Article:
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Blessed are the…

There’s a meme going around where Jesus says, “Blessed are the poor,” and someone interrupts him, “no, Jesus, blessed are all people.” The meme poignantly illustrates the insensitivity of the phrase “all lives matter” as aresponse to Black communities’ pain and anger. But the meme also brings two key Gospel themes into tension: God’s love for each and every one of us and God’s particular care for those who are in need.
Throughout Scripture, God seems to give special attention to those who are poor or otherwise oppressed. God reveals Godself in stunningly intimate ways to slaves like Hagar, sex workers like the woman who washes Jesus’ feet with her tears, and countless poor and disenfranchised people. God profoundly meets them in their distressing circumstances and offers transformative gifts of healing, comfort, forgiveness, and freedom. Liberation theology describes this theme as “a preferential option for the poor.” But what does this mean? Is it only the poor in spirit, the meek, the mourners, and the oppressed who are blessed?
Personally, I resolve this tension by looking at what it means to truly love. James writes, “If one of you says to [a sibling who lacks food or clothes], ‘Go in peace; keep warm and eat your fill,’ and yet you do not supply their bodily needs, what of that?” The truth is that you cannot love your sibling without caring for their needs. “Good vibes” or even heartfelt prayers fall miserably short when we accept circumstances that cause our siblings to suffer. And God’s love never falls short.
Yes, God’s love for us is universal: there is not a person, rich or poor, gay or straight, man or woman or any other gender, of any race, physical ability, or family status that God does not love completely. But God’s love is particular. God does not merely send us love like God sends the rain, which falls on everyone alike. God’s love also meets us in our special needs and cares. Those who mourn will be comforted. The meek will inherit the earth. Of course God cares for me as I walk down the street, but God cares more that my Black siblings in New York City will be stopped and frisked for doing the same thing, while police officers merely smile at me and say, “bonne journée monsieur.”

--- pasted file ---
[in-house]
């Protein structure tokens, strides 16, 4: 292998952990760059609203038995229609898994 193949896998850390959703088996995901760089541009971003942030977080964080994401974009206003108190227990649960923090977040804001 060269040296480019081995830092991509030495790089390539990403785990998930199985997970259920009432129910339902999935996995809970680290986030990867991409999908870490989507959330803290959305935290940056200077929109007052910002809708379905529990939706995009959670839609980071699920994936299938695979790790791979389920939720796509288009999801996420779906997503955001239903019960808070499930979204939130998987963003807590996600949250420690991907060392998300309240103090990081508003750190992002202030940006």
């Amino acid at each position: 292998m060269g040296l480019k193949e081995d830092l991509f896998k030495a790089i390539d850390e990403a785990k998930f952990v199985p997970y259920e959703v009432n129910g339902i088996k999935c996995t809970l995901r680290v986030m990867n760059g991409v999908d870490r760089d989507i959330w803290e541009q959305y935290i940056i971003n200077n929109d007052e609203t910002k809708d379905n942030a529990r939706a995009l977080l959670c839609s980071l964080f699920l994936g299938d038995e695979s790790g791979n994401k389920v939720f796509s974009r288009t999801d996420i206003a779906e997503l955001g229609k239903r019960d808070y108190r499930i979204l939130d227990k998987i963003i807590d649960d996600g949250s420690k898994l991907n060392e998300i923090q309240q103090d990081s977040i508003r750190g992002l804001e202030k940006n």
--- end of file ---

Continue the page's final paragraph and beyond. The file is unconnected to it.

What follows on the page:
Pride Month offers another illustration. We don’t have “straight pride” because people have not had to fight for the right to be heterosexual. And in the case of LGBTQ+ Pride, the term is not a synonym for arrogance, but for self-acceptance. While “pride” might be an inappropriate or harmful trait or some, for others, it is a needed correction to the oppression that we have faced.
It seems to me that those who shout, “all lives matter” have not read the Magnificat. Mary boldly proclaims that God “has filled the hungry with good things, and sent the rich away empty.” If the rich already have what they need, they do not need more. But God gives extravagantly to the poor and leaves the rich in their self-satisfaction, because God’s love tends to each person’s needs.
As we watch the news, protest, give money, sign petitions, and pray this week, let us pay special attention to those whose needs are greatest. Let us recognize the spaces where we can afford to be sent away empty, but our siblings desperately need to be fed. It won’t look the same in every situation, and there are so many justice issues to which we can devote our energy. But if we hunger and thirst for righteousness as we listen to our oppressed siblings’ pain, Scripture promises that we will be filled.
— Alex Griffin

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